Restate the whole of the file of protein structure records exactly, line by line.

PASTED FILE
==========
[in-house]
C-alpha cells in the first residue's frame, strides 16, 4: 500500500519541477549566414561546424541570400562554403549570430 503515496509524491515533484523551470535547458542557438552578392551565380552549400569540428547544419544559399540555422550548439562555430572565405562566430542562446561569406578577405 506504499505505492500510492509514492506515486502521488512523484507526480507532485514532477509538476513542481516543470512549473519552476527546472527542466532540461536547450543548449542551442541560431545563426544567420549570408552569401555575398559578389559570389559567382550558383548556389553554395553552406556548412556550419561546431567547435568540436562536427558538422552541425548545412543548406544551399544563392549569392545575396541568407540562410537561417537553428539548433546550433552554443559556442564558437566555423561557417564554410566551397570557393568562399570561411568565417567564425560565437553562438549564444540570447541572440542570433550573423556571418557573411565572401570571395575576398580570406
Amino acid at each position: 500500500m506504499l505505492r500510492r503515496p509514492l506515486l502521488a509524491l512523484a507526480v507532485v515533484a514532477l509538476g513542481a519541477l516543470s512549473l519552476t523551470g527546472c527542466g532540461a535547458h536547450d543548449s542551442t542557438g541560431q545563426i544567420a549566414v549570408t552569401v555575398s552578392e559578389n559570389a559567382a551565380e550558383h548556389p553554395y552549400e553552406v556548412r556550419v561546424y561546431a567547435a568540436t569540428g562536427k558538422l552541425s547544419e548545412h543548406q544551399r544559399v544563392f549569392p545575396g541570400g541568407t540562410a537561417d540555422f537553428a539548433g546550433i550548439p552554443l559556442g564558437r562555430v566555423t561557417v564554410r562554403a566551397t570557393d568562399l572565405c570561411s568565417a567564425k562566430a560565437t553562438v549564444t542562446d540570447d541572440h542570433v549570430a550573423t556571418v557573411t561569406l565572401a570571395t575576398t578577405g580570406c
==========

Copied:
[in-house]
C-alpha cells in the first residue's frame, strides 16, 4: 500500500519541477549566414561546424541570400562554403549570430 503515496509524491515533484523551470535547458542557438552578392551565380552549400569540428547544419544559399540555422550548439562555430572565405562566430542562446561569406578577405 506504499505505492500510492509514492506515486502521488512523484507526480507532485514532477509538476513542481516543470512549473519552476527546472527542466532540461536547450543548449542551442541560431545563426544567420549570408552569401555575398559578389559570389559567382550558383548556389553554395553552406556548412556550419561546431567547435568540436562536427558538422552541425548545412543548406544551399544563392549569392545575396541568407540562410537561417537553428539548433546550433552554443559556442564558437566555423561557417564554410566551397570557393568562399570561411568565417567564425560565437553562438549564444540570447541572440542570433550573423556571418557573411565572401570571395575576398580570406
Amino acid at each position: 500500500m506504499l505505492r500510492r503515496p509514492l506515486l502521488a509524491l512523484a507526480v507532485v515533484a514532477l509538476g513542481a519541477l516543470s512549473l519552476t523551470g527546472c527542466g532540461a535547458h536547450d543548449s542551442t542557438g541560431q545563426i544567420a549566414v549570408t552569401v555575398s552578392e559578389n559570389a559567382a551565380e550558383h548556389p553554395y552549400e553552406v556548412r556550419v561546424y561546431a567547435a568540436t569540428g562536427k558538422l552541425s547544419e548545412h543548406q544551399r544559399v544563392f549569392p545575396g541570400g541568407t540562410a537561417d540555422f537553428a539548433g546550433i550548439p552554443l559556442g564558437r562555430v566555423t561557417v564554410r562554403a566551397t570557393d568562399l572565405c570561411s568565417a567564425k562566430a560565437t553562438v549564444t542562446d540570447d541572440h542570433v549570430a550573423t556571418v557573411t561569406l565572401a570571395t575576398t578577405g580570406c